When providing your education on your resume, list degrees in reverse order. For example, if you have a master’s degree, it should be listed before your bachelor’s degree. Again, if a hiring manager or recruiter is skimming your resume, you want them to see your highest degree first. It is very important to include dates in this section. Furthermore, if you have a bachelor’s degree, it is not necessary to include your high school education on your resume. It is assumed that you graduated high school if you’ve obtained a higher degree. So leave out this information.

Only include your GPA if it is higher than 3.5 on a 4 point scale (no need to mention that 2.0 when you moved into the frat house sophomore year). There are a few exceptions to this rule, like if you’re applying for a job in academia, engineering or if you are within five years of graduating. When you gain more work experience, it should take the place of your GPA.

You can also list honors or awards if you’re a recent graduate. If you attended college, but did not finish your degree, list the number of credits obtained. For recent graduates, education is your main selling point. But if you’ve already been in the workforce, tone down your education section, in most cases one line will suffice.


The skills in your resume are important when your resume is being submitted through an ATS. ATS stands for “applicant tracking systems”, which are software systems used by 90% of Fortune 500 companies to sort and search applicants. ATS sort and rank applicants using keywords specific to the job description. Use skills in your resume as a hub for keywords specific to the job for which you’re applying. Your resume should be tailored to each job you apply to so the skills should be integrated organically in your work experience if possible.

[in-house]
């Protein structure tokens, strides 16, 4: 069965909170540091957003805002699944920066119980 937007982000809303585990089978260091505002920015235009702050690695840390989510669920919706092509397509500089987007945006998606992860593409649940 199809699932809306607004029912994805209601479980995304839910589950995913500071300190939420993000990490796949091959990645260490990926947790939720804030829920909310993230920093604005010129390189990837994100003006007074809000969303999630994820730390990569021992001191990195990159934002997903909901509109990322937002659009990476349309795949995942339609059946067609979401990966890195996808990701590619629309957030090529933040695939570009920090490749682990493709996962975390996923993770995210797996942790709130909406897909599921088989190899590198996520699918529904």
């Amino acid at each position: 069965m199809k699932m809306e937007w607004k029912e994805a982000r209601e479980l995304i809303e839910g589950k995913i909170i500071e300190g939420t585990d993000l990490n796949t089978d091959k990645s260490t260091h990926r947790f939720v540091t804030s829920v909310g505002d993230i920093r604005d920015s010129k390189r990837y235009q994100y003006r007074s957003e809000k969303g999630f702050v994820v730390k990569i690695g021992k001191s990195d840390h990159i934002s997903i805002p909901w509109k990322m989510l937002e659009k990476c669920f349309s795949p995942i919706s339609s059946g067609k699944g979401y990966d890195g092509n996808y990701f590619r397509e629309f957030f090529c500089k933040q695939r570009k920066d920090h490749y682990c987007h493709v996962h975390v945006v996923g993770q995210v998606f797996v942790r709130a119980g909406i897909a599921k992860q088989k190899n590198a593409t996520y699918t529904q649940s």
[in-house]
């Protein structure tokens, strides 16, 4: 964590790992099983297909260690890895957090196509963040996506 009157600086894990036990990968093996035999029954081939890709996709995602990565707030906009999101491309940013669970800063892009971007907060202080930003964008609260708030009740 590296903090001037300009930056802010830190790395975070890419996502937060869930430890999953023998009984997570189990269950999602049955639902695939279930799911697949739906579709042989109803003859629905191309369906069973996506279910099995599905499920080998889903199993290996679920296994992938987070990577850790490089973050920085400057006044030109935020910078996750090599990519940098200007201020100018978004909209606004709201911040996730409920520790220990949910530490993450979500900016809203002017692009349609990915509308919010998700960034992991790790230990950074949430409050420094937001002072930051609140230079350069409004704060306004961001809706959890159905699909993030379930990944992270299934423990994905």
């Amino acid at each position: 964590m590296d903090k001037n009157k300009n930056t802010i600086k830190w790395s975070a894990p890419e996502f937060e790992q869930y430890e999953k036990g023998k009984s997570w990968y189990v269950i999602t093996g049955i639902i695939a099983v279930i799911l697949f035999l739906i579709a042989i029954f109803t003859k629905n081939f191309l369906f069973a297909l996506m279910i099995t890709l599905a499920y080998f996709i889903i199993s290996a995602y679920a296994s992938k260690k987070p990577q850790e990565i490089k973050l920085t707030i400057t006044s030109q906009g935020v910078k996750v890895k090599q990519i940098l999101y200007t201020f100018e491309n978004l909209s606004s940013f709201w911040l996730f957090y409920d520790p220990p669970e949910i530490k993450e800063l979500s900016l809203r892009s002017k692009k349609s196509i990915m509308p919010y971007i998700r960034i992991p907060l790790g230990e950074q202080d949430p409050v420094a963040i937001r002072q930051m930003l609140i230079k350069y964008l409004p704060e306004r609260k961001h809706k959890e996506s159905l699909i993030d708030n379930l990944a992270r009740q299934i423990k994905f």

Jobscan helps you determine which keywords will help your resume make it through ATS by comparing the job posting with your resume. You can try your resume below.

If necessary, you may want to include a skills section. These portions of your resume are especially well-suited to technical positions. Hard skills are provable, experience-based skills, which are the only type you should include in this section. Examples include computer programing, Wordpress, Spanish fluency, heavy machinery operation and HTML. Also include a description of the skill, or your expertise level is possible.


Only include this section if it makes sense for the job for which you’re applying. If you’ve received relevant awards or have affiliations that the recruiter or hiring manager would like to know about, feel free to list them. Steer clear of listing affiliations that are not relevant, such as political or religious affiliations.


This is another one that is a judgment call. If you’re applying for a leadership or management role, or a non-profit company, community service is worth listing. Always think of relevance before adding anything to your resume. For example, if you are applying for a job in marketing and have volunteer experience in social media, that’s great information to add. If you are applying for that same job in marketing and volunteered in a food kitchen, there’s no need to include it in your resume.